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National Register of Historic Places Program

The National Register of Historic Places is the official list of the Nation's historic places worthy of preservation. Authorized by the National Historic Preservation Act of 1966, the National Park Service's National Register of Historic Places is part of a national program to coordinate and support public and private efforts to identify, evaluate, and protect America's historic and archeological resources.

 

Property Name Oconee County Courthouse
Reference Number 16000715
State SC
County Oconee
Town Walhalla
Street Address 211 W. Main St.
Multiple Property Submission Name N/A
Status Listed 10/11/2016
Areas of Significance ARCHITECTURE
Link to full file http://www.nps.gov/nr/feature/places/pdfs/16000715.pdf
Image
The Oconee County Courthouse at 211 W. Main Street in Walhalla, Oconee County, South Carolina is eligible for the National Register of Historic Places at the local level of significance under Criterion C for Architecture. Constructed in 1956, the Oconee County Courthouse is an interesting and eclectic mix of periods within the Modern movement: steel enamel paneling, heavy limestone cornices and sills, and large glass paneling add characteristically midcentury ornament to a body otherwise reminiscent of the Stripped Classicism that is typically seen in buildings built several decades earlier. This mixing of styles makes the Oconee County Courthouse stand out among South Carolina's civic structures and within the portfolio of its designers, the regionally significant architectural firm Lyles, Bissett, Carlisle &Wolff. The building's architecture embodies Oconee County's desire to invoke the permanence and authority associated with Stripped Classicism, while simultaneously suggesting the promise and modernity of the county's postwar economic prosperity. In complementing the older, more traditional Stripped Classicism with modern details, Oconee County communicated its dual desires to establish a civic architecture with the gravitas of established style while also adapting to the heady period in its economic growth. Though it defies easy categorization, the architecture of the Oconee County Courthouse reflects contemporary local attitudes in Oconee County at mid-century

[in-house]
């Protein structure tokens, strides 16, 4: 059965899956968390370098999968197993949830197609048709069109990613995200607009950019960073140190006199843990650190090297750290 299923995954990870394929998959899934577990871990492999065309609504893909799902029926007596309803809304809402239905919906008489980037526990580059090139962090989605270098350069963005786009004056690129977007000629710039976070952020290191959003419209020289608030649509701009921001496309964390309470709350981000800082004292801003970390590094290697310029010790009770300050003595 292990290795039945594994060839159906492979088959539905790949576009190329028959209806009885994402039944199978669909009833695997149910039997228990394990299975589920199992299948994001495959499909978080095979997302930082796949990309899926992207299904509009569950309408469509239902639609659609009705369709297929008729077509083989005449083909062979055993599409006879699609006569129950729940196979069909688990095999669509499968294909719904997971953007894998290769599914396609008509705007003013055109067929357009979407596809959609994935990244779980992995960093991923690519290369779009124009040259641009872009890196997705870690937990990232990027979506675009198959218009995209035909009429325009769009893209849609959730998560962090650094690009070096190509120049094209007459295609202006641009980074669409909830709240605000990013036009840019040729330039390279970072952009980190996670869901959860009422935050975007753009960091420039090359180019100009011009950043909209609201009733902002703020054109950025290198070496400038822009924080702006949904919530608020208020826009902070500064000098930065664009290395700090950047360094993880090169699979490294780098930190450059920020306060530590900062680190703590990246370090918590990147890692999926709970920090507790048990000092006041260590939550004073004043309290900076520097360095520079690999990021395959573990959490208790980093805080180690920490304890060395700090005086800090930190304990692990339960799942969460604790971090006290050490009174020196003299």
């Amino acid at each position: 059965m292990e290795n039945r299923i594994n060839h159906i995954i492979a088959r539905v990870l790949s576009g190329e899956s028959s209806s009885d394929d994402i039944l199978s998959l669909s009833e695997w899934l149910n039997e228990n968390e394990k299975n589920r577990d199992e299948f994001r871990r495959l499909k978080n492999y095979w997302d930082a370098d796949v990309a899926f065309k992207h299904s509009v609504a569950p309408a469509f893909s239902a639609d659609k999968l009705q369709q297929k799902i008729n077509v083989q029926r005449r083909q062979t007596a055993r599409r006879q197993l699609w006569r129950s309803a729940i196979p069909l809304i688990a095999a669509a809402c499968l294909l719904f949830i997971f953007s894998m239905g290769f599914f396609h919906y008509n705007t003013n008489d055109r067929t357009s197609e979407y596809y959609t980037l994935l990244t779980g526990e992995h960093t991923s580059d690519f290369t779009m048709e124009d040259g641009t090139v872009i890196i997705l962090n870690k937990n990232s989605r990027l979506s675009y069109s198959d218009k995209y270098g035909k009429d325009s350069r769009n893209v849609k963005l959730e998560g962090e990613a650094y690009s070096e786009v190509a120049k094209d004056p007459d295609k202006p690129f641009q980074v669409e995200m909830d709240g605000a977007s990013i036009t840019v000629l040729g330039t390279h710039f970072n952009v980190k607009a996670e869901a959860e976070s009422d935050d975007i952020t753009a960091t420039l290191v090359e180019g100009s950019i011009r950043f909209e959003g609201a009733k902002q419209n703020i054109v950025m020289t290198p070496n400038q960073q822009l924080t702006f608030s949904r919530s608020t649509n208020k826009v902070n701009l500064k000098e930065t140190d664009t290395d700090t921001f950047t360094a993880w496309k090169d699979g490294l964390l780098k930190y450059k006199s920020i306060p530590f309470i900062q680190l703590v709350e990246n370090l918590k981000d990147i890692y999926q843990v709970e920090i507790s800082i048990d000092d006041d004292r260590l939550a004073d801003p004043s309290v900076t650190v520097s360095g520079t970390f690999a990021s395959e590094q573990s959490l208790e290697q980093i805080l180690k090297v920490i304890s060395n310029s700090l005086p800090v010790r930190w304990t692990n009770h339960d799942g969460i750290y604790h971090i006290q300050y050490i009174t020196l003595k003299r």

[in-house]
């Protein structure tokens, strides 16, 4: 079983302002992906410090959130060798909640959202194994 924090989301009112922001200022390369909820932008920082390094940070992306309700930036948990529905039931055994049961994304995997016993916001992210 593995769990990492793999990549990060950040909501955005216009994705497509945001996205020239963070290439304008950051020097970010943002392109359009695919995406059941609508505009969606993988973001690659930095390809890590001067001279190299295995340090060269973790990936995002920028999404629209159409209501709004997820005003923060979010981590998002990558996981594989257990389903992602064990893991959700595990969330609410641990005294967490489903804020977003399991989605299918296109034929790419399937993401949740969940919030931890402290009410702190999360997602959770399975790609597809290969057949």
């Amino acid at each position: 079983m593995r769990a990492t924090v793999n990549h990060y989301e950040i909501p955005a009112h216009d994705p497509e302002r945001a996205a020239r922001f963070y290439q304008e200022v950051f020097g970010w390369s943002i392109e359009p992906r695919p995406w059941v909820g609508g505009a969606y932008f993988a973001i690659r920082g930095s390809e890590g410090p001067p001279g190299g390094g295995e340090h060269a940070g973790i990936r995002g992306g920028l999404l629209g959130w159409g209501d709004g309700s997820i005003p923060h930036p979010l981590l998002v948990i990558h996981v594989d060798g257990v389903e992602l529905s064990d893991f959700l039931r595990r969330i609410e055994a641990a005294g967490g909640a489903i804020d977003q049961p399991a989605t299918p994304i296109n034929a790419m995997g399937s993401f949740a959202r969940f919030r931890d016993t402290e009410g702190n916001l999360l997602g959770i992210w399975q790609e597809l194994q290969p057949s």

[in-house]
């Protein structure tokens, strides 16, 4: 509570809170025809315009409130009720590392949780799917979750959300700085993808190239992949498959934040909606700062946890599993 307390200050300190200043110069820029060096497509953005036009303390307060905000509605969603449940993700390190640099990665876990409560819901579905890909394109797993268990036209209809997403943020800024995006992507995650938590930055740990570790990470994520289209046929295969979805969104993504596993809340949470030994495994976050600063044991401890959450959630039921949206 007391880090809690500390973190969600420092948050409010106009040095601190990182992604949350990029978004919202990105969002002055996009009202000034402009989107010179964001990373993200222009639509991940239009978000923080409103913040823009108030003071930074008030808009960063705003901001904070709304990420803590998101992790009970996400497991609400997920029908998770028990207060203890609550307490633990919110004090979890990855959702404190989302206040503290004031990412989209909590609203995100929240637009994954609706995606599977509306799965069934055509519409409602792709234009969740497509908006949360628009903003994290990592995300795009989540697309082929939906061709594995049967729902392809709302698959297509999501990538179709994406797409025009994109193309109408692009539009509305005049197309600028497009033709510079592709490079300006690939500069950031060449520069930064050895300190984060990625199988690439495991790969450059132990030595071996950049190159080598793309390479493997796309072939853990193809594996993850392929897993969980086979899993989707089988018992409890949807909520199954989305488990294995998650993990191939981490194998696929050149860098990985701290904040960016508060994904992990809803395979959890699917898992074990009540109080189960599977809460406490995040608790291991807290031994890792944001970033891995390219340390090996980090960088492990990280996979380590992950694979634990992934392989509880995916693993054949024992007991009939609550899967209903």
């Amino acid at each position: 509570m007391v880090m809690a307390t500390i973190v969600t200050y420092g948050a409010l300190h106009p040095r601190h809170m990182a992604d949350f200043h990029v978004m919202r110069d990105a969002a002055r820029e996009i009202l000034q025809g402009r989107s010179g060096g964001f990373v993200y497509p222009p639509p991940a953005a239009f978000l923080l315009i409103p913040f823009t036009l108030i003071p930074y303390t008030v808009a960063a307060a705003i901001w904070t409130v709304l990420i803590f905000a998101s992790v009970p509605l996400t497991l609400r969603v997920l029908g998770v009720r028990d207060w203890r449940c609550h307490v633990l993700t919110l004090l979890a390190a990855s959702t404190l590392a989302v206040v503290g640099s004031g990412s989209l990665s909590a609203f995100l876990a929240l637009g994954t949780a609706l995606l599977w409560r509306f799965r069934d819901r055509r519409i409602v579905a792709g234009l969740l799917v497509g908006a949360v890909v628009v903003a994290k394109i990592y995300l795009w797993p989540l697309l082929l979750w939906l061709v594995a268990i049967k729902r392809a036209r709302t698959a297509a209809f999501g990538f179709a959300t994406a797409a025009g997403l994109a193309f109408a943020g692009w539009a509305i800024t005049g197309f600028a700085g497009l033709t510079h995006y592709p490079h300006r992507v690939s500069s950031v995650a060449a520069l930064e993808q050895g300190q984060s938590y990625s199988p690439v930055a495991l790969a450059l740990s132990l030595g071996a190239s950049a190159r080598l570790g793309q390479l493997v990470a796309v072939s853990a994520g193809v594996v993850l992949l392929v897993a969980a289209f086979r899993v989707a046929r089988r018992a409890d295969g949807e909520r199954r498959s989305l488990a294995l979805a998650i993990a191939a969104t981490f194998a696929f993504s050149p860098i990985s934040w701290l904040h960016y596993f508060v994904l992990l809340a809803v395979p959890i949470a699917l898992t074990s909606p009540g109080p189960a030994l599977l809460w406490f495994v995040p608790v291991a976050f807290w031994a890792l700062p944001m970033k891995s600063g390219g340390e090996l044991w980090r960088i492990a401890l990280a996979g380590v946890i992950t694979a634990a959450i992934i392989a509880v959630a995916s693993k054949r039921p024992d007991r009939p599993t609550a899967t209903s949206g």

Any Associated Files
N/A

 

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Properties are listed in the National Register of Historic Places under four criteria: A, B, C, and D. For information on what these criterion are and how they are applied, please see our Bulletin on How to Apply the National Register Criteria